Corporate SA has the buying power and commercial imperative to give youth-owned SMEs access to markets through their procurement practices. However, corporates’ influence goes beyond technical competence to scalability and a growth plan. They need to balance mutual value for the supplier and themselves, to develop the ecosystem. By procuring from youth, while they train, support, build speed and resilience, corporates can develop the suppliers of the future. Hyper-localised procurement develops supply from local communities, circulating wealth back into that community, rather than conglomerates. Young local suppliers deliver localised presence, speed, innovation and agility and are ‘hungrier’ than many incumbent established corporate suppliers. Digital technology hubs like KKInnovation, match corporates with local SMEs to source and promote viable supply chain partnerships. These hubs can manage the SME’s performance through online tools and analytics, and empower them to function optimally and scale as their business grows.
What about youth entrepreneurship in Africa?
The AfCFTA, signed in January 2021, promotes free trade in Africa, breaks down barriers and promotes access to open markets and new opportunities. A futures study looks at how to support Youth Trade Opportunities to benefit youth specifically. South Africa is trailing in the entrepreneurship stakes with SMEs contributing only 26% to GDP and 32% unemployment, while Africa’s SMEs contribute 65% to GDP with 6% unemployment. We need to optimise these emerging markets as the private sector, corporates and SMEs have never been better positioned to take advantage of the opportunities to open up the economy.
Unless our collective efforts are amplified exponentially, we all face an uncertain future. Everyone needs to do their part, whether corporate, government, organisation or individual, if Africa is to turn the tide on youth unemployment.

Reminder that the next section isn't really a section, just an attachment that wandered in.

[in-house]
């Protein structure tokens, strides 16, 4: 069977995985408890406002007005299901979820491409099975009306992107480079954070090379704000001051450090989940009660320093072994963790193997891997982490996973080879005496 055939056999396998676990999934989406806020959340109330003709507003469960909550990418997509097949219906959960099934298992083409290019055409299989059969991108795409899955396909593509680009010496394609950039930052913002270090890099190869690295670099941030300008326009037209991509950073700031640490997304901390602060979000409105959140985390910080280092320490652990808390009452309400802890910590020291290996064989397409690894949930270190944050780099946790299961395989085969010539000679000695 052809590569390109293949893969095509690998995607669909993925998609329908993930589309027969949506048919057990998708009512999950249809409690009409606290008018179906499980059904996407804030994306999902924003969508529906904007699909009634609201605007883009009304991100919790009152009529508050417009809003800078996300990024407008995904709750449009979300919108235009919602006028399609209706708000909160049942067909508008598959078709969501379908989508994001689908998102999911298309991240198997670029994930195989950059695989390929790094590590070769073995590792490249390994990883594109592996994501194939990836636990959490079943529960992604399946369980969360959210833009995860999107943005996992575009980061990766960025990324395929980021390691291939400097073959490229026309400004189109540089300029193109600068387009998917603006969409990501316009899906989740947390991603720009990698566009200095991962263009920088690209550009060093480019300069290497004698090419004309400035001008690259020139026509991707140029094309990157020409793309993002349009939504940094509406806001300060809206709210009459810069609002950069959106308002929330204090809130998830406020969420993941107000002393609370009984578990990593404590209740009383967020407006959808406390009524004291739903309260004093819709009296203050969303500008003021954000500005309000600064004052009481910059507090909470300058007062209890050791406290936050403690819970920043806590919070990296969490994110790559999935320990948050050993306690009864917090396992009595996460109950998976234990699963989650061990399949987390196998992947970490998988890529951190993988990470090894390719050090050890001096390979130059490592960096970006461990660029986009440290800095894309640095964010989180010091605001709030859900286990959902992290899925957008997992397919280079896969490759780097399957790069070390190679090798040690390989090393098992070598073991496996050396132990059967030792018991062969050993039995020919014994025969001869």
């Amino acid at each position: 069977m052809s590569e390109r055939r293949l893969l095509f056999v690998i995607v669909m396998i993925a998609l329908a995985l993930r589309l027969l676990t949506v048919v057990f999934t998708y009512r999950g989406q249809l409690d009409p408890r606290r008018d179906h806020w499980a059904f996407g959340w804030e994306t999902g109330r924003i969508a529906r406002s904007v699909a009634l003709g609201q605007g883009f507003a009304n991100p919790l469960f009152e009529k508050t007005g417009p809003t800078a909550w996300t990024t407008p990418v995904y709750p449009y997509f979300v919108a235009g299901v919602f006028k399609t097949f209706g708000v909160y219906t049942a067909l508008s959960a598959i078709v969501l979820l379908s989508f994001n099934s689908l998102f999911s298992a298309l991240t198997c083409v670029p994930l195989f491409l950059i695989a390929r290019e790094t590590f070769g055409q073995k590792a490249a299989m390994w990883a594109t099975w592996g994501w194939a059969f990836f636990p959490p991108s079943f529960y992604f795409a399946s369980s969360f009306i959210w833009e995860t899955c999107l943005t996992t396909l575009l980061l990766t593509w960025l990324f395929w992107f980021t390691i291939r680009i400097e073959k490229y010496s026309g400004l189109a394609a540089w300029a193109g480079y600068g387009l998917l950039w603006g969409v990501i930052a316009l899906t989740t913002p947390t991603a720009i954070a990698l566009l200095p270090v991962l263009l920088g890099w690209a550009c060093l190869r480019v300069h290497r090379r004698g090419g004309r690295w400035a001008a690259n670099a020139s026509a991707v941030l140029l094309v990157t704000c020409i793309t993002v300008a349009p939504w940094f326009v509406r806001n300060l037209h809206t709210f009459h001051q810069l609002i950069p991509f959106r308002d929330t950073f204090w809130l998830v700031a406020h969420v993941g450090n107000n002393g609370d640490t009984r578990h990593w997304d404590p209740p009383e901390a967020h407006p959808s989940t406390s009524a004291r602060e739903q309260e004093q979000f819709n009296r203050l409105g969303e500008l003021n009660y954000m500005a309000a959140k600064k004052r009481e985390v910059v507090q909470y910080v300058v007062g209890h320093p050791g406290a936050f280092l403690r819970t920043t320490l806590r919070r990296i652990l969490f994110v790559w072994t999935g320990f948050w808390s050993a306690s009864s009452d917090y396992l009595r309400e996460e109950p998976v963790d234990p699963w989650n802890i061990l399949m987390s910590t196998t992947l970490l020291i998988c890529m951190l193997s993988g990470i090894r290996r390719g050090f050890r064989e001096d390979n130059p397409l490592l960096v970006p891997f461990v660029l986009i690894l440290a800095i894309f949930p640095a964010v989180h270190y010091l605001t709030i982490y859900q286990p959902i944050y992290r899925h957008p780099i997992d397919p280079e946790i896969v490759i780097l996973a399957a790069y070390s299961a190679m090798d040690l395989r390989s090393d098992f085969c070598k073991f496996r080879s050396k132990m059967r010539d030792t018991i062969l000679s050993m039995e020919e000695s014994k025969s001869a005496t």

To watch the full discussion, click here.
To join the 2021 Absa Business Day Supplier Development Awards, an initiative of Arena, Cold Press Media and Fetola, and be part of this dynamic network of people changing the future of South Africa visit www.sdawards.co.za or email firstname.lastname@example.org today.
Key learning points
- Everyone needs to be a part of the solution because everyone is impacted by the extremely high youth unemployment crisis in Africa.
- Future-focused corporates must accelerate their drive to provide innovative pathways for youth to unlock opportunities throughout their value chain.
- We need a differentiated approach between survivalist businesses and entrepreneurs with growth and export potential.
- Business and education need to collaborate to create innovative ways to deliver work ready entrepreneurs.
- Africa has rising youth entrepreneurial capacity and South African youth need to learn from them to overcome fear of failure and focus on entrepreneurship as a career option.
- We can no longer work in silos. Collaboration is needed throughout the ecosystem.
- Markets in Africa are open with many opportunities for SMEs whose products and services are competitive.